There’s a rich handicap race taking place today at Wolverhampton (3:45pm) and fixed-odds are already available. Which horses look most capable of landing the spoils?View Race-Card Now!
Boom The Groom
Tony Carroll’s Kodiac-sired 6-year-old won a brace of Class 2 handicaps last Summer and also ran very-well in the Listed Cleves Stakes at Lingfield. Boom The Groom fared worst of all, in a 3-way photo that also included Lancelot Du Lac and Mythmaker. Charlie Appleby’s Pretend was among those that didn’t make the frame, which bodes well for Boom The Groom’s chances today.
This Dubawi gelding only won a race at the 5th time of asking and was put into handicaps, as soon as that victory was achieved. Looks to have been very-fairly treated, despite victories here at Wolverhampton and also at Lingfield in January. Big chance for David Simcock’s inmate.
Out of Princess Georgina (who is also the mother of Excellent George), this 6-year-old already has plenty of miles on the clock. Remains on a winnable mark and a line is best drawn through his performance at Newcastle last time out as he was carried across the track at the business-end of the race. Should be a genuine threat.
Racing At Wolverhampton
Wolverhampton Racecourse was Great Britain’s first floodlit racing venue. It is largely thought of as a place for evening racing, although races are sometimes held during the day.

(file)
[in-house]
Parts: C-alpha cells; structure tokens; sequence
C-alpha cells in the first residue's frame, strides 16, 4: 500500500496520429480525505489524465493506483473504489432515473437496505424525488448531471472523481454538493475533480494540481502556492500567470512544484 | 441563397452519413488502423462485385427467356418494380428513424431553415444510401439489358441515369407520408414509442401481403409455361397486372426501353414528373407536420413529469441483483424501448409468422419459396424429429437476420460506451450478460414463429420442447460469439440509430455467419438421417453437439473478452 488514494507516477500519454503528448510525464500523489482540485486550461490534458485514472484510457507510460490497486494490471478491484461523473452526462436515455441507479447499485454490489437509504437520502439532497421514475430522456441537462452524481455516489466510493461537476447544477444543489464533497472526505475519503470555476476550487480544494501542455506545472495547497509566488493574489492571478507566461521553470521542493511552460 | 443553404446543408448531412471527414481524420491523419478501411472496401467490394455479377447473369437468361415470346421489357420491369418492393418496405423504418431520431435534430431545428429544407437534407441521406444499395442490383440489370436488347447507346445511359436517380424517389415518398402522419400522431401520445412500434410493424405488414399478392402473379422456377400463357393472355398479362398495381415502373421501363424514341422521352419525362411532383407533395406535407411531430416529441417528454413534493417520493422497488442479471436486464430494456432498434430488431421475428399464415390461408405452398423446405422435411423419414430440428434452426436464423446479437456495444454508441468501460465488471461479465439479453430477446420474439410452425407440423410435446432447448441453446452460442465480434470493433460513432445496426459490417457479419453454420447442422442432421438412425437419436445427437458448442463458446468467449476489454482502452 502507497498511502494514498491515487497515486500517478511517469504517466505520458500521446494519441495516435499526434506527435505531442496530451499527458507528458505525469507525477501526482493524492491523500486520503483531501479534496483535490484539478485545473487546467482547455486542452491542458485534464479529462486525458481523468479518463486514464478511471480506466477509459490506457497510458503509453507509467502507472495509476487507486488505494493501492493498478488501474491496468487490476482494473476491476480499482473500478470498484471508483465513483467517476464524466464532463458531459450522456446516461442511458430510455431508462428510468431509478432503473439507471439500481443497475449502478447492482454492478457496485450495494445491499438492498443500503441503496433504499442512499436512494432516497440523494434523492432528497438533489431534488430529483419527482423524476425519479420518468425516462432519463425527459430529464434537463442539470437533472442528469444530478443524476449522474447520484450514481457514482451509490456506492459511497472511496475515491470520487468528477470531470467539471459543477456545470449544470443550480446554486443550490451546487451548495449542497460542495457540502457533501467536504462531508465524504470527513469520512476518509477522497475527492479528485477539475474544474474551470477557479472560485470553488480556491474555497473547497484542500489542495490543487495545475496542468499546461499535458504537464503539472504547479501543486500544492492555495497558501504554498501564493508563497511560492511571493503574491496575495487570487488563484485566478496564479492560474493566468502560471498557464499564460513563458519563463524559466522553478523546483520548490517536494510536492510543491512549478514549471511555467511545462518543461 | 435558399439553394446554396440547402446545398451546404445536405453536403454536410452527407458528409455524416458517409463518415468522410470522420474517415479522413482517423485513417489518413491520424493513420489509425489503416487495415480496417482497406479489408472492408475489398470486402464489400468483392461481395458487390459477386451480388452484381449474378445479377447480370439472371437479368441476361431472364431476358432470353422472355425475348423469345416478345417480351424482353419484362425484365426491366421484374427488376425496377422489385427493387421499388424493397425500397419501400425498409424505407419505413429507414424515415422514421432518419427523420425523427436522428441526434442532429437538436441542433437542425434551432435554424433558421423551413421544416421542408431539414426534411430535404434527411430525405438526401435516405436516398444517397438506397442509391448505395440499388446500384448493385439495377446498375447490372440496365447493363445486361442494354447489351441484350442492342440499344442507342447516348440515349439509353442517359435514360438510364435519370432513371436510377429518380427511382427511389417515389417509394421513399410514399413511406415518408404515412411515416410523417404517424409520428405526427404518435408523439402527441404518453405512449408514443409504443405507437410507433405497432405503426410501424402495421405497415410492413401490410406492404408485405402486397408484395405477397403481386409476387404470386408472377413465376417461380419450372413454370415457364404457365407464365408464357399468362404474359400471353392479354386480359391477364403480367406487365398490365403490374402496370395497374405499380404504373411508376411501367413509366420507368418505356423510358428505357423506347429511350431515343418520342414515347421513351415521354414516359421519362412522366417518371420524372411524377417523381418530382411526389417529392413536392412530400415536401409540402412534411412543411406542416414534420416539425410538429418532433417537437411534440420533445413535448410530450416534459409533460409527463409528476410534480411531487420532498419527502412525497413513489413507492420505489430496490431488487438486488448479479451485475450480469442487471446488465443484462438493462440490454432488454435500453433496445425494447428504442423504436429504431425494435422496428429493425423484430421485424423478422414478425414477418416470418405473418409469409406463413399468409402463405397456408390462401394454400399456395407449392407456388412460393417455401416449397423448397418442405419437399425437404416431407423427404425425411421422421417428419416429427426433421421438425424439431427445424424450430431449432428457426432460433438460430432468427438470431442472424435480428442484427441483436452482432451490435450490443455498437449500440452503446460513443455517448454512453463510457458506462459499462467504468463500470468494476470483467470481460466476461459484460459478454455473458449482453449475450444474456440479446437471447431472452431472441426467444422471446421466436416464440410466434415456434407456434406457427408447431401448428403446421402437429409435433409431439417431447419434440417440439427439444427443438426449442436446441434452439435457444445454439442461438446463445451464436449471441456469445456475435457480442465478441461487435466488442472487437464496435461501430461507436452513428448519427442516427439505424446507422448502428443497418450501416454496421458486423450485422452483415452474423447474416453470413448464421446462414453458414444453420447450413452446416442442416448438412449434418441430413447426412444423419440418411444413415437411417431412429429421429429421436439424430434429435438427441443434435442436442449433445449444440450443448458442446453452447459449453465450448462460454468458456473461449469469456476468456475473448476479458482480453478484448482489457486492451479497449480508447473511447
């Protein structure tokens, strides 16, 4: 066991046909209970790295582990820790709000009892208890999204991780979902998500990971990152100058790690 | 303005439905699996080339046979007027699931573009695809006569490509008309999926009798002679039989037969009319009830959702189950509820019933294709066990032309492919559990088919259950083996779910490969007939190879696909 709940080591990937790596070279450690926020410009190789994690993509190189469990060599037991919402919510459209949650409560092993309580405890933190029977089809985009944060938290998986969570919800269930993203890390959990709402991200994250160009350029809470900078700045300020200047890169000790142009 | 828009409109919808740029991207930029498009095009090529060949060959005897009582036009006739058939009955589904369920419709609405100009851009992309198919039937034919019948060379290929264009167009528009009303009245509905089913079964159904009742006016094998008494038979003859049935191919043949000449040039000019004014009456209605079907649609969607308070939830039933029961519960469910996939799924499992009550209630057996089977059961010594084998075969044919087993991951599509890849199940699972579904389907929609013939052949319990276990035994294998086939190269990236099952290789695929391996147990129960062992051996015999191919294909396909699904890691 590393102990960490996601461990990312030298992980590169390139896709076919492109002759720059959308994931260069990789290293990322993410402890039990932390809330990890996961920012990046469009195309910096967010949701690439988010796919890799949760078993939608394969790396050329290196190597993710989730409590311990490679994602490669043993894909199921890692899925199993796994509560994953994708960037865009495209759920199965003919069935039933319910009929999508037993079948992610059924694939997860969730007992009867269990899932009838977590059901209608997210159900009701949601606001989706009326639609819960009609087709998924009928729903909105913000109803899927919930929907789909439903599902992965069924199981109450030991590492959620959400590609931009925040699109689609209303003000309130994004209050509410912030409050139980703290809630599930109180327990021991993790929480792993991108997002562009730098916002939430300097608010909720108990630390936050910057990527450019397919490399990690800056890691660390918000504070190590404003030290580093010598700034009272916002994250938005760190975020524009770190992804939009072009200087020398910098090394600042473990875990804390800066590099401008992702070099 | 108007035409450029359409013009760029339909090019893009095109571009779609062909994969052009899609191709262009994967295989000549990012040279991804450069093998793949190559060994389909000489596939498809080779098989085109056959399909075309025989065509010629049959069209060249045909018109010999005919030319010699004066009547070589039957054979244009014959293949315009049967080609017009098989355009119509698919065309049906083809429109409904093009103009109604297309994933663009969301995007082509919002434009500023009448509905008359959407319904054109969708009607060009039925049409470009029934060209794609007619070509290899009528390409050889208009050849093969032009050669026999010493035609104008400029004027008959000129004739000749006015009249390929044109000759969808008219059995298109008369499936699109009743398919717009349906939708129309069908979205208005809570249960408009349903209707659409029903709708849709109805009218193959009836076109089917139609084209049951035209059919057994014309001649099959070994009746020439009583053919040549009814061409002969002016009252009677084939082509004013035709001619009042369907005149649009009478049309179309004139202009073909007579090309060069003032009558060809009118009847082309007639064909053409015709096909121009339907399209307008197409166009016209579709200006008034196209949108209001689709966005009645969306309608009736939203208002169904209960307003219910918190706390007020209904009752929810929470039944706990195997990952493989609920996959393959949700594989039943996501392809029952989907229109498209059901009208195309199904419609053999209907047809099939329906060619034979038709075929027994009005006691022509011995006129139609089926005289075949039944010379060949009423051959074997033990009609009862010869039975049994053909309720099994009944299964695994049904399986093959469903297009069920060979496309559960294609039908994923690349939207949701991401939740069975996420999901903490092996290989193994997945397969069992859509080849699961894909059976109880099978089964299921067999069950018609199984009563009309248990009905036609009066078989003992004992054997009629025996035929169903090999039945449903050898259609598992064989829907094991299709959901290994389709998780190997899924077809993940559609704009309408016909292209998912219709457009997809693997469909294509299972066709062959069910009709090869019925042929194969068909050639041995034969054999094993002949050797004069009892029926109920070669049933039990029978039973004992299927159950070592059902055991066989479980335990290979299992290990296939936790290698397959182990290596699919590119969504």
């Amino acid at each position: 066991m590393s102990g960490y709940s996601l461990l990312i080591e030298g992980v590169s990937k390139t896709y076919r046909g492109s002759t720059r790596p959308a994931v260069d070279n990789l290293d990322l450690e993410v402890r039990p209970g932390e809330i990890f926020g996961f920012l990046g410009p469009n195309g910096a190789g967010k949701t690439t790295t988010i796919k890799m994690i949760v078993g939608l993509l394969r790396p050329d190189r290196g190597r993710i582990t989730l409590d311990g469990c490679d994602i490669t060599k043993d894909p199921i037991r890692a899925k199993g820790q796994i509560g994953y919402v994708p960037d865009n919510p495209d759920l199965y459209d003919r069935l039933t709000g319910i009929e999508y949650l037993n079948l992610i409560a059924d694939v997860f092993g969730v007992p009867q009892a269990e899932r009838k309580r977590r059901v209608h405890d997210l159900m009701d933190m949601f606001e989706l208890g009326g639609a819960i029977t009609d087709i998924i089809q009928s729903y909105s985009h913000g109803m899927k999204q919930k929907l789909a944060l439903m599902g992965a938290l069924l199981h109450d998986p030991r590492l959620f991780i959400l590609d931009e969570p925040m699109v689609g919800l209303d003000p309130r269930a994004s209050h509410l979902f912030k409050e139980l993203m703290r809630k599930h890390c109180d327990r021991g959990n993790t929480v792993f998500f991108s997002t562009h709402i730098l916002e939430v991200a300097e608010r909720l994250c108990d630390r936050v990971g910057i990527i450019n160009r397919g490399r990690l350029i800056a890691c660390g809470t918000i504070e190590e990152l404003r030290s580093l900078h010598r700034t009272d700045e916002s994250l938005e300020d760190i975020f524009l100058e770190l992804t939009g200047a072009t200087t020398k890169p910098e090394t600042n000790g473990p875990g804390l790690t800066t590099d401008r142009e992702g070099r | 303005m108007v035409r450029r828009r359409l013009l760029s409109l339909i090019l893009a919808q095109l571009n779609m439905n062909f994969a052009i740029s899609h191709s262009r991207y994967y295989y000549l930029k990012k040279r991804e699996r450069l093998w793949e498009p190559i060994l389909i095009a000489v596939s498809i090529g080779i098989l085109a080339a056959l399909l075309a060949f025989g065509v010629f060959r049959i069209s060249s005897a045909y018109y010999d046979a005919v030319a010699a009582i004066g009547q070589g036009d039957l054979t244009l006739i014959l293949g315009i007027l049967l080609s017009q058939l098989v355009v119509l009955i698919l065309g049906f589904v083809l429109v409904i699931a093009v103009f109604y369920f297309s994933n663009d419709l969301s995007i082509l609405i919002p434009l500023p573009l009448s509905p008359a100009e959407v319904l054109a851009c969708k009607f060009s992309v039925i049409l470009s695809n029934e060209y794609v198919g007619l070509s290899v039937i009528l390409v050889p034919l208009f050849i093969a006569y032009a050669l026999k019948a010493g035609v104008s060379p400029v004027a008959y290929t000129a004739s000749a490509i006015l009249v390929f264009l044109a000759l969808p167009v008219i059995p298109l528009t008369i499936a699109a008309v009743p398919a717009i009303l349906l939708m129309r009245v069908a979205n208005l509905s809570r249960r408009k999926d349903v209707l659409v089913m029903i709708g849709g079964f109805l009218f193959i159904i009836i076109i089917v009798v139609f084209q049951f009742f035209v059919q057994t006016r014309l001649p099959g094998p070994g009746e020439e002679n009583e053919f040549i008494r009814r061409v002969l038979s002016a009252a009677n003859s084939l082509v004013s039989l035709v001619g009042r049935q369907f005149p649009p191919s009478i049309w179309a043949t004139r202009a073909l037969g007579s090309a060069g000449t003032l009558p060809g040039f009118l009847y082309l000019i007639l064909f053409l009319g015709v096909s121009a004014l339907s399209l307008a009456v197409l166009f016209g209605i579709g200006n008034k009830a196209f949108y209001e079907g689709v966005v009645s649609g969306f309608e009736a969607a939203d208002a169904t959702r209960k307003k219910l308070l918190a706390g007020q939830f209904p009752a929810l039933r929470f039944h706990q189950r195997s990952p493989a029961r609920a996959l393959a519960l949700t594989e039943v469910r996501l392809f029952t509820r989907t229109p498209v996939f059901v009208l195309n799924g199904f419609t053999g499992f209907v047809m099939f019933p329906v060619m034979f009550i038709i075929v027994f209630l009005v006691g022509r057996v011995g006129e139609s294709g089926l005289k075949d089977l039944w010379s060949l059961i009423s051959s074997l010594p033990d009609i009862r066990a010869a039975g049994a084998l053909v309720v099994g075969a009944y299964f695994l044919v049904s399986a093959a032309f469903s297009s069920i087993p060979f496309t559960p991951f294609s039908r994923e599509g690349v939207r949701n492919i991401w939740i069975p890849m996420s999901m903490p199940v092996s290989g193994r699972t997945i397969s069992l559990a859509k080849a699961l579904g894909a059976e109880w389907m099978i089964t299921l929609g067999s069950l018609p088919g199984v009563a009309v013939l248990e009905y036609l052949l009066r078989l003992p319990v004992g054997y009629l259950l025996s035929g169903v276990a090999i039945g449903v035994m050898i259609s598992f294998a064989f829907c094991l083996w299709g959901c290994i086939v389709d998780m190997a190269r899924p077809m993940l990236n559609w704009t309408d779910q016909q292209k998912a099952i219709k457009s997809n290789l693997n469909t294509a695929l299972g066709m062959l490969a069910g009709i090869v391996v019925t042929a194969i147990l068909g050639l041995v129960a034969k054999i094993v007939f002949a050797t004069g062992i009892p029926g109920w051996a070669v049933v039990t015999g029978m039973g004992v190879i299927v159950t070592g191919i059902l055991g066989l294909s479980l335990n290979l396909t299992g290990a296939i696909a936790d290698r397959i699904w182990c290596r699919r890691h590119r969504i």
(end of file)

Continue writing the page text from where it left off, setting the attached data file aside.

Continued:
A polytrack surface has been laid at Wolverhampton. This may also be referred to as an all-weather surface. The track is exactly one mile in length and the horses run left-handed, like on the majority of US racetracks.
They have been racing in Wolverhampton since the early-1800s. Despite it’s popularity, the course was sold in 1878 and was then closed for more than 10 years. The Dunstall Park Club Company was then created and tasked with bringing racing back to Wolverhampton. In 1933, Wolverhampton became the first British course to have floodlights and an all-weather track.
Creating such a venue was an incredible achievement, back in the 1930s and Wolverhampton Racecourse became recognised as being amongst the most progressive in Britain. An ambitious programme saw the construction of an exhibition hall, a hotel and a huge restaurant with incredible views.
Racing fans from all over the country wanted to see this for themselves and Wolverhampton was attracting spectators from far and wide. The course brought prestige and glamour to an area that was traditionally associated with cloth caps and factories.
Fast forward to today and you will still find this venue in rude health. It is amongst the busiest racecourses in the United Kingdom, with many more days of racing than the majority of tracks. There are also a number of buildings for business and hospitality purposes.
While most of the racing at Wolverhampton takes place for fairly small purses, there are still a number of interesting races that are held here. These include the William Hill Lincoln Trial Day, the Lady Wulfruna Stakes and the Lincoln Trial Stakes.
A lot of visitors to the track arrive by train. The racecourse is only two miles from the centre of Wolverhampton and many people choose to walk from the station. There will be plenty of cabs waiting, if you prefer, but there is no free bus service. If you are going to get there by car, you want to leave the M54 motorway at Junction 2. Then follow the A449 to Wolverhampton. You will soon see signs for Dunstall Park and that is where the course is situated.View Race-Card Now!